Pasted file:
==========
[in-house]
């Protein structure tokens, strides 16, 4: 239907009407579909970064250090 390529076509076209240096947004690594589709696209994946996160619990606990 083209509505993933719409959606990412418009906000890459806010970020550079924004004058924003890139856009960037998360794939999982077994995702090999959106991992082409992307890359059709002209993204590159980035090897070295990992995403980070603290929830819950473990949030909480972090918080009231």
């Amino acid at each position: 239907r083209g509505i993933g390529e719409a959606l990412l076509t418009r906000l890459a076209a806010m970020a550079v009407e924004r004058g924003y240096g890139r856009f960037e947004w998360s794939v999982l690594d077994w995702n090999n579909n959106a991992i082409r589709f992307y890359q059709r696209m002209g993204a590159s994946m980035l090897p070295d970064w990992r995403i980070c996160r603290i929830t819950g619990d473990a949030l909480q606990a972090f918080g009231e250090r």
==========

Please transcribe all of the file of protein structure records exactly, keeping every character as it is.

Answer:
[in-house]
């Protein structure tokens, strides 16, 4: 239907009407579909970064250090 390529076509076209240096947004690594589709696209994946996160619990606990 083209509505993933719409959606990412418009906000890459806010970020550079924004004058924003890139856009960037998360794939999982077994995702090999959106991992082409992307890359059709002209993204590159980035090897070295990992995403980070603290929830819950473990949030909480972090918080009231």
């Amino acid at each position: 239907r083209g509505i993933g390529e719409a959606l990412l076509t418009r906000l890459a076209a806010m970020a550079v009407e924004r004058g924003y240096g890139r856009f960037e947004w998360s794939v999982l690594d077994w995702n090999n579909n959106a991992i082409r589709f992307y890359q059709r696209m002209g993204a590159s994946m980035l090897p070295d970064w990992r995403i980070c996160r603290i929830t819950g619990d473990a949030l909480q606990a972090f918080g009231e250090r």